Richard Harvey was not a typical runner. Looking at him, you would never guess he completed three marathons within one year. He started with the 2007 Walt Disney World Marathon and then ran the Marine Corps Marathon in October of that year, only to turn right around and finish the 2008 Walt Disney World Marathon just a few months later.
After that, though, he had his sights set higher: he was going to complete Goofy’s Race-and-a-Half Challenge in 2009. All 200-plus pounds of him.
But he never got the chance. Just one week after completing the 2008 Walt Disney World Marathon, Richard was gone. A car accident near his Tallahassee home in the early hours of January 20 took our friend away from us, and put his dreams to a sudden end. He was just 28 years old.
So since he is no longer here to do it himself, we – his friends – are running the 2009 Walt Disney World Marathon for him. Some of us will run the marathon, some the half-marathon; most will run Goofy’s Race-and-a-Half Challenge. But all of us – nearly 40 total – will be out there for Richard. Complete with matching shirts, our own pasta party and countless group training runs, we’re running a race he can be proud of.
The Disney Marathon changed Richard’s life, and his own words show how much the experience meant to him:
The Disney Marathon was by far the hardest physical thing I have ever done in my life. But it was an awesome experience I will never forget. And the finish line was huge! People were going crazy. They were yelling, the clock was ticking and the cameras were flashing. When I crossed the finish line, the butterflies came. I realized that I had accomplished my goal: I got a Mickey Medal.
Richard was more than that big guy out on the running trail or at the end of the table – beer in one hand, chicken wing in the other – at our post-run dinners. He was our heart. We are a close band of runners, each with our own role. We’ve got our coach, our social director, our storyteller and our team mom. But we have lost that one person who made us more than just individuals who share a hobby – that person who made us a family.
Some people dive into life; Richard did a cannonball. He seized every opportunity to make his life – and the lives of those around him – richer. He ran marathons despite all apparent physical limitations. He crocheted blankets for new babies. He took 30-mile bike rides, if only to spend time with friends and enjoy the food stops. He had just learned to play golf and looked forward to his first game the day before his accident, even though it would be in the freezing rain. He was a certified scuba instructor, and struck quite a figure in a wetsuit.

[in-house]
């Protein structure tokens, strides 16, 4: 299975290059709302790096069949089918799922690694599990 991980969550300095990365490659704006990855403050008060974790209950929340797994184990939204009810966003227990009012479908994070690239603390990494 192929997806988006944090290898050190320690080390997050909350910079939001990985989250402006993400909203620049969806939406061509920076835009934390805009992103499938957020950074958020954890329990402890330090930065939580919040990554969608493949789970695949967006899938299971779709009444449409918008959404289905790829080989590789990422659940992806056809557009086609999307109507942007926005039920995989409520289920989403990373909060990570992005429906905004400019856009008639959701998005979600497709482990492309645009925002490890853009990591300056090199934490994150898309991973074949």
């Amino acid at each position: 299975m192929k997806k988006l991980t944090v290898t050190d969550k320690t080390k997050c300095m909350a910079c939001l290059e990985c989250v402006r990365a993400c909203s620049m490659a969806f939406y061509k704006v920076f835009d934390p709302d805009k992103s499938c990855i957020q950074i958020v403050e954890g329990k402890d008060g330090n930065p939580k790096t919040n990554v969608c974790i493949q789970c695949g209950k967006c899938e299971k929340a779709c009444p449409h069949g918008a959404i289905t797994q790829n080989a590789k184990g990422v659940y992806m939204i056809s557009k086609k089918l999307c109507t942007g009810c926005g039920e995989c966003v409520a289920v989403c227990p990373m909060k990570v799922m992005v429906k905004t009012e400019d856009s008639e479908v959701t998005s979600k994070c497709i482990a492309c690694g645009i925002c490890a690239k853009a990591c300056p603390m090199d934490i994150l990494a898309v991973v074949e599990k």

But Richard loved his friends and family most of all. And he loved to see people succeed. He shared his love of running with everyone and inspired others to follow his example.
“Just stay in front of me,” he’d say to his fellow back-of-the-packers. “Stay in front of me and you’ll finish. I’m just back here Cadillac’n.”
As a team leader with the Leukemia and Lymphoma Society’s Team in Training, Richard helped new runners gain the confidence they needed to train for their first marathons. After all – if he could do it, why couldn’t they?
He ran the 2007 Tallahassee Turkey Trot 15K with one of his team’s least-experienced runners. He kept her going, staying with her the whole time. When they finally reached the end, they were the last finishers. She was embarrassed to finish last, so Richard stepped back and let her cross the line ahead of him.
Richard was our cheerleader. When he found two team members struggling to finish a 20-mile run on Old Centerville Road, he slowed his truck to a crawl and drove next to them, blasting Kenny Loggins’ Danger Zone. He stayed with them their last three miles, pushing them to keep up. Loud, motivating, thumping – and all Richard.
He never gave up on anyone, especially himself. Running the Marine Corps Marathon in October and then running his next marathon in January, he had some difficult training runs. A schedule like that would take its toll on someone half his weight and in far better shape. But Richard was committed. His 20-mile run was the hardest part. He went by himself to Southwood’s Central Park and Lake to run the two-mile loop. He planned to do it 10 times. Around and around, all alone. When it started getting dark, he was still out there.
We’ll never understand why a person so much larger than life, who always put others first, was taken so soon.
That’s why we are training for the 2009 Walt Disney World Marathon Weekend. But this time, our purpose is so much larger than ourselves. We do not run to lose weight, or to get a medal, or to say that we did. We run to honor and celebrate a teammate. An athlete. A friend.
We miss you and we love you, Richard. This one’s for you.